-- Ambrose Bierce, The Devil's Dictionary

On Depression --Jean Baudrillard


Depression moods lead, almost invariably, to accidents. But, when they occur, our mood changes again, since the accident shows we can draw the world in our wake, and that we still retain some degree of power even when our spirits are low. A series of accidents creates a positively light-hearted state, out of consideration for this strange power.
    --Jean Baudrillard (b. 1929), French semiologist, in Cool Memories</i>

On Depression -- Lesley Hazelton


When depression is stigmatized as illness and weakness, a double bind is created: If we admit to depression, we will be stigmatized by others; if we feel it but do not admit it, we stigmatize ourselves, internalizing the social judgment …. The only remaining choice may be truly sick behavior: to experience no emotion at all.
    -- Lesley Hazelton in The Right to Feel Bad

On Depression -- Ernest Hemingway


That terrible mood of depression of whether it's any good or not is what is known as The Artist's Reward.
    --Ernest Hemingway (1899–1961), U.S. author. letter, Sept. 13, 1929, to F. Scott Fitzgerald. Selected Letters, ed. Carlos Baker (1981).

    Biographer and critic Leon Edel observed, in a 1988 interview, “The greatest enemy of writers is depression, which they can't avoid.”

On Depression -- Kate Millett


During depression the world disappears. Language itself. One has nothing to say. Nothing. No small talk, no anecdotes. Nothing can be risked on the board of talk. Because the inner voice is so urgent in its own discourse: How shall I live? How shall I manage the future? Why should I go on?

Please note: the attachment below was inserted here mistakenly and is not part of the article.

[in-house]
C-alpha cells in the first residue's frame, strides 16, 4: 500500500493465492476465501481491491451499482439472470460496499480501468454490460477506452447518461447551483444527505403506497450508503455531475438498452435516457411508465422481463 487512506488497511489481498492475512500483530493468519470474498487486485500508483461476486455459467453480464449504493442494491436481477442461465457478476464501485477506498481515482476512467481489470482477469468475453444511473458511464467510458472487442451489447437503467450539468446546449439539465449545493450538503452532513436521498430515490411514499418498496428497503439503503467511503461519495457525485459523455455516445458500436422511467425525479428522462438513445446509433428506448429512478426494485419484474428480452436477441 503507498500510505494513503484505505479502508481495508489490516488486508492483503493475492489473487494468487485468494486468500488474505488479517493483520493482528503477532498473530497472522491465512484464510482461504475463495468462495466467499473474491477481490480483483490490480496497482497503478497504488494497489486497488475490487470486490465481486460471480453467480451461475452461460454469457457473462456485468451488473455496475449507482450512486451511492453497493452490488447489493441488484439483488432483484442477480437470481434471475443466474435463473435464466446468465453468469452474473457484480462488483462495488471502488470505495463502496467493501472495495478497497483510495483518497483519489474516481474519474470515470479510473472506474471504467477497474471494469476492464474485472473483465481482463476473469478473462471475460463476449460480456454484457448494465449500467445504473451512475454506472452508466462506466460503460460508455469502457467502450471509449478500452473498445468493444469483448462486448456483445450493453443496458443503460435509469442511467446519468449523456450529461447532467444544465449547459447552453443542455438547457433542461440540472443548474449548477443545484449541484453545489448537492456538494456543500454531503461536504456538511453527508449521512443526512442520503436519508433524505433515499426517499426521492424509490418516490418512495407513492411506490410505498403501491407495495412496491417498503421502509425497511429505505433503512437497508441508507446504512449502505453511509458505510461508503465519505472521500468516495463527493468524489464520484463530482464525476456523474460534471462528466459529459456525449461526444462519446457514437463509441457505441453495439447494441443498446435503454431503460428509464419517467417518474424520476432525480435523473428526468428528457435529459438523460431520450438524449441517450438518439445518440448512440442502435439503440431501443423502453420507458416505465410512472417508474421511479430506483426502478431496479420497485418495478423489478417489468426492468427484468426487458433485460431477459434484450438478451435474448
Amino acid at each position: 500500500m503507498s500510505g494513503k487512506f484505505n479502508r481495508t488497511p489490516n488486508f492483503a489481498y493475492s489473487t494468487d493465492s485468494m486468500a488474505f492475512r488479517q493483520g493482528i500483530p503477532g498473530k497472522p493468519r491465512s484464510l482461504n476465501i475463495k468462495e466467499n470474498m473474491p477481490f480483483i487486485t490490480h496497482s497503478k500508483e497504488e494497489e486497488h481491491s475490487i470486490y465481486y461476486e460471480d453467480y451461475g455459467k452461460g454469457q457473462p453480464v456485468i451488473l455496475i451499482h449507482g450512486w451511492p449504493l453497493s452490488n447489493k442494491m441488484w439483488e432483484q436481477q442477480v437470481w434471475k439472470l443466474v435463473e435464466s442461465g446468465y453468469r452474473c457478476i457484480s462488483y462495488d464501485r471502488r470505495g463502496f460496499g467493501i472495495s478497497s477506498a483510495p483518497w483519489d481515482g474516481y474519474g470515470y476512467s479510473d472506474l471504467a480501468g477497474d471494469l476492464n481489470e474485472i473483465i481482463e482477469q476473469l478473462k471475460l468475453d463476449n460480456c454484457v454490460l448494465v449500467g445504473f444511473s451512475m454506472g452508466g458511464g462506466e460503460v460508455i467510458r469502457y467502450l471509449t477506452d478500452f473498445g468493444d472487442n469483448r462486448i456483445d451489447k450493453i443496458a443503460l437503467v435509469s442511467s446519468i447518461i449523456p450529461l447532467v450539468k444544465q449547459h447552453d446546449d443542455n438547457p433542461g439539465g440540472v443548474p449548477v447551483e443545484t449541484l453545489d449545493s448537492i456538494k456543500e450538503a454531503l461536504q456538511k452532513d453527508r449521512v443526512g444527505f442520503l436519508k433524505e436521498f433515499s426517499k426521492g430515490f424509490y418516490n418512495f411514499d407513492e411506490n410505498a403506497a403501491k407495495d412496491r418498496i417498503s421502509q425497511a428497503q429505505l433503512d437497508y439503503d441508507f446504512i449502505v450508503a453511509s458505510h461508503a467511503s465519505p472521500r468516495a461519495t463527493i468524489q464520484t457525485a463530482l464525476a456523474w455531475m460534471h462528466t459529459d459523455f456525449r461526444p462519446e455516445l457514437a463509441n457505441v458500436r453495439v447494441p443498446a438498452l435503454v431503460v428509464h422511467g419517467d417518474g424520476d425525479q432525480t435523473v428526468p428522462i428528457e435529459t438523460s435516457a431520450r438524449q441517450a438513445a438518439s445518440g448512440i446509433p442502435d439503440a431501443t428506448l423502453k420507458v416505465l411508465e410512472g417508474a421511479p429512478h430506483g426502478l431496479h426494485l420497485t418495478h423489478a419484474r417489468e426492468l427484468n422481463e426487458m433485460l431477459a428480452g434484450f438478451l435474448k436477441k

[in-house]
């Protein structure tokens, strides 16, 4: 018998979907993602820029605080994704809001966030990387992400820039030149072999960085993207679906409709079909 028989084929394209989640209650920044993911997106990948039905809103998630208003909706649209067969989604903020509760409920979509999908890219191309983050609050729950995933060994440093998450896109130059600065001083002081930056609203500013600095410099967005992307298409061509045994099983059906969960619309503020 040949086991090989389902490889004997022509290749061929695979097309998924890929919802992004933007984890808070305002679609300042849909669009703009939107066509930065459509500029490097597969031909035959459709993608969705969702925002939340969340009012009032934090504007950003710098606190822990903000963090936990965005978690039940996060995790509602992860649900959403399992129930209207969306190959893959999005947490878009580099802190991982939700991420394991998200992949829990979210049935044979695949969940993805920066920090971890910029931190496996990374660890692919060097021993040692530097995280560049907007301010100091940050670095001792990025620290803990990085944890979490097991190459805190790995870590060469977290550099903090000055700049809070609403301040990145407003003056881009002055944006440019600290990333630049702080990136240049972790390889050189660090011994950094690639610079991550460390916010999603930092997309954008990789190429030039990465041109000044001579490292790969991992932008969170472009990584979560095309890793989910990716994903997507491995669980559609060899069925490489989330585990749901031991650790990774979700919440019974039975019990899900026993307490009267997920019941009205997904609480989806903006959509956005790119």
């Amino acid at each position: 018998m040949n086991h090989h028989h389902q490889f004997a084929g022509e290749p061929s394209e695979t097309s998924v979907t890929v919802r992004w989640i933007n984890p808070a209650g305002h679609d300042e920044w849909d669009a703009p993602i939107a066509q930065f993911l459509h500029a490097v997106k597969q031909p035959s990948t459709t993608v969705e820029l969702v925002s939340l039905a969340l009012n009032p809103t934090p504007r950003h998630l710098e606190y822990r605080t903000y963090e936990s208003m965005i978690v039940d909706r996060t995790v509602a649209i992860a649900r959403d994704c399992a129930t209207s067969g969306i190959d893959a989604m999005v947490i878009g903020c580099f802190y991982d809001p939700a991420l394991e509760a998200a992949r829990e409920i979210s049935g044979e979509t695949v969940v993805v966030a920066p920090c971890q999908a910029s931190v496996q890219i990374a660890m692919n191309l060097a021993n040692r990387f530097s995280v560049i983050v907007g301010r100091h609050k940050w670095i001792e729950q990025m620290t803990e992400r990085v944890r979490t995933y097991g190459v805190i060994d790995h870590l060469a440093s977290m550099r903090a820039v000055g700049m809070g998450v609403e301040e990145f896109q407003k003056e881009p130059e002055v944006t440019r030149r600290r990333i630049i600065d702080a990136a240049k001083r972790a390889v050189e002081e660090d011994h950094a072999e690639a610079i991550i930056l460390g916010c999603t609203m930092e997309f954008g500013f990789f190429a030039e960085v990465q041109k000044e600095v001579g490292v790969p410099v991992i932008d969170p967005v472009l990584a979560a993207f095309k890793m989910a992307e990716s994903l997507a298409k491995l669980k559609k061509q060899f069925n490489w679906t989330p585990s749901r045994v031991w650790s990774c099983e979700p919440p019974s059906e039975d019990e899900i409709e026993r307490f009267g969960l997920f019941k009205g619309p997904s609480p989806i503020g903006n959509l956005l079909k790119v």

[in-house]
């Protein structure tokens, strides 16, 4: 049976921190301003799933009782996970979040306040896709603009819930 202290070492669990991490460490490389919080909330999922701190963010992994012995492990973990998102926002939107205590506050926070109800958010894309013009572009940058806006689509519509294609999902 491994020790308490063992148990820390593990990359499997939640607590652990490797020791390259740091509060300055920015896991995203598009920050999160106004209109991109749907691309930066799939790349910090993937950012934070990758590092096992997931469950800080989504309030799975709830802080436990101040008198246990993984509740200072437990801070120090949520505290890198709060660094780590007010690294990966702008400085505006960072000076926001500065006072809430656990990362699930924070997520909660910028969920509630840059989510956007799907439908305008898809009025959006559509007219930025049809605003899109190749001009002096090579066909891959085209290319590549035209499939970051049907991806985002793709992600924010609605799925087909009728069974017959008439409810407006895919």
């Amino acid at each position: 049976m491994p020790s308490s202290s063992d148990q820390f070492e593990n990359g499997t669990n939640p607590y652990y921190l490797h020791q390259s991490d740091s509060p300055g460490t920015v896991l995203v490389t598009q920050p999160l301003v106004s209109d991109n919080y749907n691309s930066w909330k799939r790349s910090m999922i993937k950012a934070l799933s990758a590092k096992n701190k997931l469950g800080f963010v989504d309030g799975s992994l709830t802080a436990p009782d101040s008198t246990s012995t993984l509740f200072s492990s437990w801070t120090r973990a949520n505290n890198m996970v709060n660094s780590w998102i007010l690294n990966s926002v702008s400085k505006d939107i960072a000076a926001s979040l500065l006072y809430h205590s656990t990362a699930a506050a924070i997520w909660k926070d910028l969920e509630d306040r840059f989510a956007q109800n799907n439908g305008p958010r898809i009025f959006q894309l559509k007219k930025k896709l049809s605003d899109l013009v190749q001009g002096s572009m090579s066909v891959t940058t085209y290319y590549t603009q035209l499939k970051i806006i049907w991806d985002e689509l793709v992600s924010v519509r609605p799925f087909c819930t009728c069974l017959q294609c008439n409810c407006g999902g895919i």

-- Kate Millett (b. 1934), U.S. feminist theorist, literary critic, essayist, autobiographer, sculptor. The Loony-Bin Trip

On the Depression --Agnes E. Meyer


The chief lesson of the Depression should never be forgotten. Even our liberty-loving American people will sacrifice their freedom and their democratic principles if their security and their very lives are threatened by another breakdown of our free enterprise system. We can no more afford another general depression than we can afford another total war, if democracy is to survive.
    --Agnes E. Meyer (1887–1970), U.S. journalist, in Out of These Roots

On Desire -- Omar Khayyám


Ah Love! could you and I with Him conspire
To grasp this sorry Scheme of Things entire,
Would we not shatter it to bits -- and then
Re-mould it nearer to the Heart's Desire!


On Disabilities and Determination - Sir Douglas Bader


Don't listen to anyone who tells you that you can't do this or that. That's nonsense. Make up your mind, you'll never use crutches or a stick, then have a go at everything. Go to school, join in all the games you can. Go anywhere you want to. But never, never let them persuade you that things are too difficult or impossible.
    -- Sir Douglas Bader, a British fighter pilot who lost both legs in a flying accident, but still fought in World War II. He was knighted for his work with the disabled, and the quote above is from his talk to a 14-year-old boy who had lost a leg in a car accident.